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  • Writer's pictureJim Gleeson

HABITUAL?: Don't Be! Here's Why.

HABITUAL?: Don’t Be! Here's Why. Jim Gleeson 2016

There is much discussion today about awakening, Spiritual growth and enlightenment.

“But,” you ask, “where do I start?” Good question and now that we know where we’re headed we can start at the beginning. Anyone who even just realizes there is somewhere to go beyond the mundane material existence—even one with relative comfort—is way ahead of most.

The first thing that happens is, and must be, an increased awareness of one’s habits. Why? You ask. “I like my habits!” OK. The choice is between keeping your habits and dying with them or finding the you, you were put here to find. Totally up to you!

The vast majority of humans grow up into a life full of habitual behaviors—behaviors that tie us to whatever version of the material world we grew up in. This could be anything from the nomadic life of a Mongolian herdsman to the “charmed existence” of European royalty. We all learn some way of dealing with the “reality” of the material world we each perceive. So when we begin to awaken, the first thing we start to understand is that our habits—our habitual thoughts and behavior—is a kind of a self-fulfilling prophesy we drag around with us 24/7. When you realize that almost everything you do or think is reinforcing the belief in the RWOT—the “real world out there”—you can begin to make corrections and slowly (or even quickly) see a lessening of attachment and a corresponding increase in personal power. The only real power comes from eternal spirit—anything else is temporary. Your world becomes less and less “out there” and out of your control and becomes more and more a reflection of your true self—true you. (See our video—“TRUE YOU—Clearing the Fog that Keeps Us from God.)

Does not everyone think their habits are the “natural result” of being them? I mean i have known people whose every move was habitual. Then there are a few “free spirits” who are known to occasionally or even frequently do something “wild and crazy.”

But what if you, like the “successful” among us, do something really “strange” like drop out of college and start a business in your parent’s garage? Perhaps the first stage of spiritual awareness is being able to act on a belief in “yourself” and end up inventing Microsoft. But in a way that’s more of a total belief in the material world—to the point you have “faith” that it will respond to your actions and give you what you want. If material success were an indication of some kind of spiritual awakening maybe so many successful actors, rock stars and politicians wouldn’t end up broke, on drugs or behind bars. Even many of the super successful come to admit their success was a hollow, short-term victory.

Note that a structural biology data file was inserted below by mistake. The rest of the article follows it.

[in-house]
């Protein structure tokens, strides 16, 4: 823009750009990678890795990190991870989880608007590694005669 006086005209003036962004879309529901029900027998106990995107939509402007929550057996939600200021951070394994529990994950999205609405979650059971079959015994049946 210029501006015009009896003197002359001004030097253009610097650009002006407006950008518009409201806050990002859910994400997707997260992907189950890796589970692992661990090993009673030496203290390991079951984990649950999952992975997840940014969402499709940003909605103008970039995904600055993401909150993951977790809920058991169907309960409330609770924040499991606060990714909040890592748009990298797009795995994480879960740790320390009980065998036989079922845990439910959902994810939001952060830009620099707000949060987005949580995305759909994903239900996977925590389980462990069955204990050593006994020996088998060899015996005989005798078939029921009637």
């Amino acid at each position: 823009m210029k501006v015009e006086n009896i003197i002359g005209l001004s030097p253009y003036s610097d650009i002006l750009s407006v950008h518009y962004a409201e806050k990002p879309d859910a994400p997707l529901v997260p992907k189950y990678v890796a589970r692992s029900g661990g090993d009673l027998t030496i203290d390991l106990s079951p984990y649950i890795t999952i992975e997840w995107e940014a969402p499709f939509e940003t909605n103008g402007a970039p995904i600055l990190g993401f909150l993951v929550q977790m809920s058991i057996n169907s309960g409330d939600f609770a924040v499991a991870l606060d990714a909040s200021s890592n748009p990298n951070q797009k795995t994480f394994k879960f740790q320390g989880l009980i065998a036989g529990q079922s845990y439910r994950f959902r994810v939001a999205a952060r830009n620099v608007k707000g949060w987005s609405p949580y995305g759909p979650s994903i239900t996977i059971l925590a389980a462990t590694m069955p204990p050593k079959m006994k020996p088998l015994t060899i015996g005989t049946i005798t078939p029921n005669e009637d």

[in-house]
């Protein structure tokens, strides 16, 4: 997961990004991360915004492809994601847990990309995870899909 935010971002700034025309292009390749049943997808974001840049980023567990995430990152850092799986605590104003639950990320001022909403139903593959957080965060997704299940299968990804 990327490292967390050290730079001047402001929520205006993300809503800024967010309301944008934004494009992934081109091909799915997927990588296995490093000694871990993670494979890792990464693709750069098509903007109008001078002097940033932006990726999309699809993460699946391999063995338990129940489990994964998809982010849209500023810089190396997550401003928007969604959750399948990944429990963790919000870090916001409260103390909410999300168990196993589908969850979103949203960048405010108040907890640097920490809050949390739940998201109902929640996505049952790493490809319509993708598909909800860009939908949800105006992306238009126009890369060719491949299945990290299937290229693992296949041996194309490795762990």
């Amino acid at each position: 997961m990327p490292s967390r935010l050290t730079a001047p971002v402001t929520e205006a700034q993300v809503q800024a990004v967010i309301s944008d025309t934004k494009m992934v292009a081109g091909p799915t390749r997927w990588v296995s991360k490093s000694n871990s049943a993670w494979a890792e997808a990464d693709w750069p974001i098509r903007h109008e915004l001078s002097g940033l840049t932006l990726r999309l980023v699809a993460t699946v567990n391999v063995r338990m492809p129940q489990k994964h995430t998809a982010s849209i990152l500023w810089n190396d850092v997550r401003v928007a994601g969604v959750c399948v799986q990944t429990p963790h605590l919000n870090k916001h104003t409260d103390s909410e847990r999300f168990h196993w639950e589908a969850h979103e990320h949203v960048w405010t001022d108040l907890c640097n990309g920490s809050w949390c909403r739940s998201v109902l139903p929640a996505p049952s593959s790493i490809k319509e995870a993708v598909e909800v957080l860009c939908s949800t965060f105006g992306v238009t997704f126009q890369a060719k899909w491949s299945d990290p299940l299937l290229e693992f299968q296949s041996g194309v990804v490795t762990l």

No, spiritual awakening always represents real change. And it’s much more than “getting religion.” It must include some understanding—knowledge of what’s behind the religion. We must be able to speak as one with authority, not as a scribe. If someone accepts “Jesus as their Lord and Savior,” but doesn’t really understand that they must leave behind the “old man” and learn to accept the “new man”--their underlying spiritual connection to the power and grace of a spiritual god-- they will continue to depend on their material habits. Awakening may start by consciously letting go of some of our worldly habits, but at some point in our new understanding the habits start falling away like chunks of snow on your car as you pick up speed—we aren’t even aware they are falling away.

But what is this new understanding. The Christ’s simple spiritual message is clearly expressed in acts 17:28:

In him we live, move and have our being…

Would you prefer it said “in spirit we live,” or in “truth we live,” or maybe “in the unified field we live?” Does it matter? The important thing is it is real and “it” is there, now, always, everywhere. Wise men and women throughout the ages have tried to tell us what to them seemed obvious. God is infinite and eternal and so God is everywhere, always.

Many of us become numb to the “religious” and write it off as just “religious talk.” Perhaps something a little more “modern” would help: Francis Thompson said:

Does the fish soar to find the ocean, the eagle plunge to find the air?

So here we are at the crossroads, at the middle of the dividing line between secular and religious, atheist and deist, pagan and Christian, believer and scoffer. If god is so pervasive—he’s everywhere! Why can’t i see him? Why is there so much evil in the world? Why is he unwilling to stop the killing? Etc. Etc. The answer is quite simple.

There is only one problem and one solution. The solution could be represented by the question, if god is infinite and eternal, what else could really exist?

Jim Gleeson, from his upcoming book, Science, God and You—The Ancient Theory of Everything

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